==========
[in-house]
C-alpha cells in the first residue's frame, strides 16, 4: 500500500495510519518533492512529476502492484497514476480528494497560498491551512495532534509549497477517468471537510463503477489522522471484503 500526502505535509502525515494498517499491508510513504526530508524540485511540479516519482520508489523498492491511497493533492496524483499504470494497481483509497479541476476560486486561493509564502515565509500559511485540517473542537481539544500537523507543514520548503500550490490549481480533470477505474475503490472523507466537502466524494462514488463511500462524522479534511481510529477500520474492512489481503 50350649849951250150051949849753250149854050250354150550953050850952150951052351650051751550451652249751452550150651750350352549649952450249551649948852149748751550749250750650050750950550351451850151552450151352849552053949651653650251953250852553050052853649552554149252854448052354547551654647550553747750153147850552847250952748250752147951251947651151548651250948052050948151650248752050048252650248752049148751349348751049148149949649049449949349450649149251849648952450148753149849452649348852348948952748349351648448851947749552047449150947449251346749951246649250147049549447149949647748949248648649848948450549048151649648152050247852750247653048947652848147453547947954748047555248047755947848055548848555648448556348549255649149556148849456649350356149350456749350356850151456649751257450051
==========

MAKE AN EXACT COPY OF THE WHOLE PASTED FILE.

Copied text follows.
[in-house]
C-alpha cells in the first residue's frame, strides 16, 4: 500500500495510519518533492512529476502492484497514476480528494497560498491551512495532534509549497477517468471537510463503477489522522471484503 500526502505535509502525515494498517499491508510513504526530508524540485511540479516519482520508489523498492491511497493533492496524483499504470494497481483509497479541476476560486486561493509564502515565509500559511485540517473542537481539544500537523507543514520548503500550490490549481480533470477505474475503490472523507466537502466524494462514488463511500462524522479534511481510529477500520474492512489481503 50350649849951250150051949849753250149854050250354150550953050850952150951052351650051751550451652249751452550150651750350352549649952450249551649948852149748751550749250750650050750950550351451850151552450151352849552053949651653650251953250852553050052853649552554149252854448052354547551654647550553747750153147850552847250952748250752147951251947651151548651250948052050948151650248752050048252650248752049148751349348751049148149949649049449949349450649149251849648952450148753149849452649348852348948952748349351648448851947749552047449150947449251346749951246649250147049549447149949647748949248648649848948450549048151649648152050247852750247653048947652848147453547947954748047555248047755947848055548848555648448556348549255649149556148849456649350356149350456749350356850151456649751257450051